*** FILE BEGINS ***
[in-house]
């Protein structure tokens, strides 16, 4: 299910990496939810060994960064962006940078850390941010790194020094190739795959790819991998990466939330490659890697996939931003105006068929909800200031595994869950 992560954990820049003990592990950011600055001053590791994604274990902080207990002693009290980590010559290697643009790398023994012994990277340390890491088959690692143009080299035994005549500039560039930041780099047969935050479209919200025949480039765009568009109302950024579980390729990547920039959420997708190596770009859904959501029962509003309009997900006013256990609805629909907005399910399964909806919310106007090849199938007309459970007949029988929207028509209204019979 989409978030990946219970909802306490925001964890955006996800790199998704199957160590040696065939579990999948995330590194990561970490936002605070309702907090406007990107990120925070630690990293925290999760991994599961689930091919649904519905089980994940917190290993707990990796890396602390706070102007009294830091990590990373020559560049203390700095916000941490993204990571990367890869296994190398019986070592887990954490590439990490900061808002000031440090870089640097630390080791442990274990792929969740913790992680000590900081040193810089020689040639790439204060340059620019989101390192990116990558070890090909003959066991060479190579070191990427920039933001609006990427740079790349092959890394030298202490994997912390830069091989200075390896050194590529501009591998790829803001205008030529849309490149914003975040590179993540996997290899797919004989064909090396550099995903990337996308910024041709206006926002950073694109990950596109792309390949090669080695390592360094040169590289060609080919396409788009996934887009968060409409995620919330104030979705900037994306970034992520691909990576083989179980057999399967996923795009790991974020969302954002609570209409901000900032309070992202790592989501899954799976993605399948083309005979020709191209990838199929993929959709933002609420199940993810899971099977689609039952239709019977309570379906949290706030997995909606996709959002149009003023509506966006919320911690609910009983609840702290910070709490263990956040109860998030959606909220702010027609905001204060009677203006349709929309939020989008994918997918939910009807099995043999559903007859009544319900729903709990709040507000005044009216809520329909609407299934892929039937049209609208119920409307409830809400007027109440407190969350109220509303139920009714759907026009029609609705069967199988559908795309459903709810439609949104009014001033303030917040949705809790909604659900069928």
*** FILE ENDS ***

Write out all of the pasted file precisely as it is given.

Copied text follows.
[in-house]
């Protein structure tokens, strides 16, 4: 299910990496939810060994960064962006940078850390941010790194020094190739795959790819991998990466939330490659890697996939931003105006068929909800200031595994869950 992560954990820049003990592990950011600055001053590791994604274990902080207990002693009290980590010559290697643009790398023994012994990277340390890491088959690692143009080299035994005549500039560039930041780099047969935050479209919200025949480039765009568009109302950024579980390729990547920039959420997708190596770009859904959501029962509003309009997900006013256990609805629909907005399910399964909806919310106007090849199938007309459970007949029988929207028509209204019979 989409978030990946219970909802306490925001964890955006996800790199998704199957160590040696065939579990999948995330590194990561970490936002605070309702907090406007990107990120925070630690990293925290999760991994599961689930091919649904519905089980994940917190290993707990990796890396602390706070102007009294830091990590990373020559560049203390700095916000941490993204990571990367890869296994190398019986070592887990954490590439990490900061808002000031440090870089640097630390080791442990274990792929969740913790992680000590900081040193810089020689040639790439204060340059620019989101390192990116990558070890090909003959066991060479190579070191990427920039933001609006990427740079790349092959890394030298202490994997912390830069091989200075390896050194590529501009591998790829803001205008030529849309490149914003975040590179993540996997290899797919004989064909090396550099995903990337996308910024041709206006926002950073694109990950596109792309390949090669080695390592360094040169590289060609080919396409788009996934887009968060409409995620919330104030979705900037994306970034992520691909990576083989179980057999399967996923795009790991974020969302954002609570209409901000900032309070992202790592989501899954799976993605399948083309005979020709191209990838199929993929959709933002609420199940993810899971099977689609039952239709019977309570379906949290706030997995909606996709959002149009003023509506966006919320911690609910009983609840702290910070709490263990956040109860998030959606909220702010027609905001204060009677203006349709929309939020989008994918997918939910009807099995043999559903007859009544319900729903709990709040507000005044009216809520329909609407299934892929039937049209609208119920409307409830809400007027109440407190969350109220509303139920009714759907026009029609609705069967199988559908795309459903709810439609949104009014001033303030917040949705809790909604659900069928």